The “Château Pape Clément” Gagliano entrusted to brilliant cellist Camille Thomas.

‘If I purchased a Gagliano cello in 2015, it was not to keep it locked away and hidden out of sight, but to share its nobility and unique sound, that is both lyrical and full-bodied. I have chosen Camille Thomas, regarded as one of the most brilliant cellists of her generation, to fulfil a mission that is very dear to me’, Bernard Magrez explains.

‘The name Gagliano is a legendary one, that of one of the most famous instrument makers of all time. For a cellist, to play one of his cellos means to play one of the most prestigious instruments ever made. Ferdinando Gagliano wished that those who bought one of his cellos would choose a name for it.

Every day, I cannot help making fortunate comparisons between this cello and my vines – and not only because I named it after one of my Graves grands crus classés: the “Château Pape Clément”.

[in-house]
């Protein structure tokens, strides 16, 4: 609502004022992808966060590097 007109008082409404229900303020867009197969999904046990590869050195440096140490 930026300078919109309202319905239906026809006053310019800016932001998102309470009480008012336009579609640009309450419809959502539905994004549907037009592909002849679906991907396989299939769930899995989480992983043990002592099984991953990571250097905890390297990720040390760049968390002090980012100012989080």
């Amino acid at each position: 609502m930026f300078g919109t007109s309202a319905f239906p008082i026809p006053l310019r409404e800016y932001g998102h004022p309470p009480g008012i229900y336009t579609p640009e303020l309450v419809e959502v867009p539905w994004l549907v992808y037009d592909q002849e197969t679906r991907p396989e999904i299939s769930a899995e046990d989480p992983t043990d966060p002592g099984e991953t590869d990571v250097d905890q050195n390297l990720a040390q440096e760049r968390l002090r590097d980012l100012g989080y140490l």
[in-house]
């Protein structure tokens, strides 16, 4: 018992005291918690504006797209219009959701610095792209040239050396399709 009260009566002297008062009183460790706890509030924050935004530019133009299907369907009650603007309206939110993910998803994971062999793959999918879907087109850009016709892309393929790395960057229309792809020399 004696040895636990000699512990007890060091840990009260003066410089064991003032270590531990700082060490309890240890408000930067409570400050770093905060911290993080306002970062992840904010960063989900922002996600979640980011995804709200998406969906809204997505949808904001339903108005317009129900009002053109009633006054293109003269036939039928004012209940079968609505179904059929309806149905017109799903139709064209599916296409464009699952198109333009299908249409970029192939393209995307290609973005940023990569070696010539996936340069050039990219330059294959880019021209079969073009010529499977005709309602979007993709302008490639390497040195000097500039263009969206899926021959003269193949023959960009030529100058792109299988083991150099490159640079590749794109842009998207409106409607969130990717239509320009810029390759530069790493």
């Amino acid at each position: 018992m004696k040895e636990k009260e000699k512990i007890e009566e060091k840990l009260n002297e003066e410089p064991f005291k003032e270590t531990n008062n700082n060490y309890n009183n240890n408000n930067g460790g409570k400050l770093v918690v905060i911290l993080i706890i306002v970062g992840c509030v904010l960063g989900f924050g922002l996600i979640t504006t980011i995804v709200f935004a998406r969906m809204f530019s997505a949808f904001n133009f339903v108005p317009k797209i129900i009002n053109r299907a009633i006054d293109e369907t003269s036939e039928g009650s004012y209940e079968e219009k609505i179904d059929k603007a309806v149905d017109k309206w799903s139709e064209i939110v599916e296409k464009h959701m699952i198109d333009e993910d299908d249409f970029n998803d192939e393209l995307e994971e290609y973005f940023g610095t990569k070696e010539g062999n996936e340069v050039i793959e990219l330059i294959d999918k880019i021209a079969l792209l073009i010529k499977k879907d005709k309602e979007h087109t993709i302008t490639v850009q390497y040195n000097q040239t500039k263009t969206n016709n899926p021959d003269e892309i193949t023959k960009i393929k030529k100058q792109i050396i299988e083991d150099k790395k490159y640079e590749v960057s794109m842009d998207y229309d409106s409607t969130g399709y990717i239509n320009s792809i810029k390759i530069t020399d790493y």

‘Just like wine and the grape varieties that compose it, the anatomy of the cello is a miracle of balance, a subtle alchemy between the voluptuousness of its curves, the pure sound of its strings and the firmness of its structure. By the way, the cello scroll – the final touch added by the instrument maker as a sign of absolute refinement – bears more than a passing resemblance to the spiral pattern of the vine. Just like the sun’s reflections on the grape, the varnish gives the cello its warmth, its depth, its life – the shimmering character that vibrates in man’s heart.

Just like wine, the cello is a meeting point between the real and the metaphysical worlds. One thing you should know is that the soundpost, the piece of wood that transmits the vibrations of the belly, at the bottom of the instrument, is called in french “l’âme”, “the soul”. And it is the position of that “soul” that determines the whole harmony of the sounds produced. Once again, the comparison with wine is tempting. In 1857, Charles Baudelaire wrote the poem L’âme du vin (“the Soul of wine”), in which he breathed words and life into that magical beverage: “One eve in the bottle sang the soul of wine...” – the same way the strings of the cello sing to calm mankind.

‘What about man? The instrument maker is not only the craftsman who shaped the object. He is also the cello’s physician throughout its existence, just as the wine grower is the vine’s doctor. More than its dedicated labourer, he is its eternal servant.’

Bernard Magrez
Owner of four grands crus classés in Bordeaux